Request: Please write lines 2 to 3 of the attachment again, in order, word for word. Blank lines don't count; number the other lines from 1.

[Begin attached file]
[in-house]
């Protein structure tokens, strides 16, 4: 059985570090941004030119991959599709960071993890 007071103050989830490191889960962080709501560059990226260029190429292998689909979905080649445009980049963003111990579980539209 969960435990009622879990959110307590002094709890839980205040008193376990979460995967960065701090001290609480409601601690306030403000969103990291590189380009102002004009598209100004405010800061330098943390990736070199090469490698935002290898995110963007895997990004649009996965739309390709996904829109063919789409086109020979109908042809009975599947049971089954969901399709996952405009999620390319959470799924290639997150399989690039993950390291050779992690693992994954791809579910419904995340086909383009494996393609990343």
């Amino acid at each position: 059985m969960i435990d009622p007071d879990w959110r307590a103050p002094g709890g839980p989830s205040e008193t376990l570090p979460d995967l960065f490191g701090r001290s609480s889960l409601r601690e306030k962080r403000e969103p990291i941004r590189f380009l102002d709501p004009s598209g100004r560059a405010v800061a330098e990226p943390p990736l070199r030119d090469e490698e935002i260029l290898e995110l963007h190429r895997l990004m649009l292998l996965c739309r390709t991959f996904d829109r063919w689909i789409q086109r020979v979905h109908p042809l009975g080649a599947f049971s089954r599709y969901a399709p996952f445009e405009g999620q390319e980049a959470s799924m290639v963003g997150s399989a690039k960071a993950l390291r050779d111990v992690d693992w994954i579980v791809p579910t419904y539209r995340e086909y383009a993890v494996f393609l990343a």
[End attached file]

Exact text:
């Protein structure tokens, strides 16, 4: 059985570090941004030119991959599709960071993890 007071103050989830490191889960962080709501560059990226260029190429292998689909979905080649445009980049963003111990579980539209 969960435990009622879990959110307590002094709890839980205040008193376990979460995967960065701090001290609480409601601690306030403000969103990291590189380009102002004009598209100004405010800061330098943390990736070199090469490698935002290898995110963007895997990004649009996965739309390709996904829109063919789409086109020979109908042809009975599947049971089954969901399709996952405009999620390319959470799924290639997150399989690039993950390291050779992690693992994954791809579910419904995340086909383009494996393609990343």
């Amino acid at each position: 059985m969960i435990d009622p007071d879990w959110r307590a103050p002094g709890g839980p989830s205040e008193t376990l570090p979460d995967l960065f490191g701090r001290s609480s889960l409601r601690e306030k962080r403000e969103p990291i941004r590189f380009l102002d709501p004009s598209g100004r560059a405010v800061a330098e990226p943390p990736l070199r030119d090469e490698e935002i260029l290898e995110l963007h190429r895997l990004m649009l292998l996965c739309r390709t991959f996904d829109r063919w689909i789409q086109r020979v979905h109908p042809l009975g080649a599947f049971s089954r599709y969901a399709p996952f445009e405009g999620q390319e980049a959470s799924m290639v963003g997150s399989a690039k960071a993950l390291r050779d111990v992690d693992w994954i579980v791809p579910t419904y539209r995340e086909y383009a993890v494996f393609l990343a």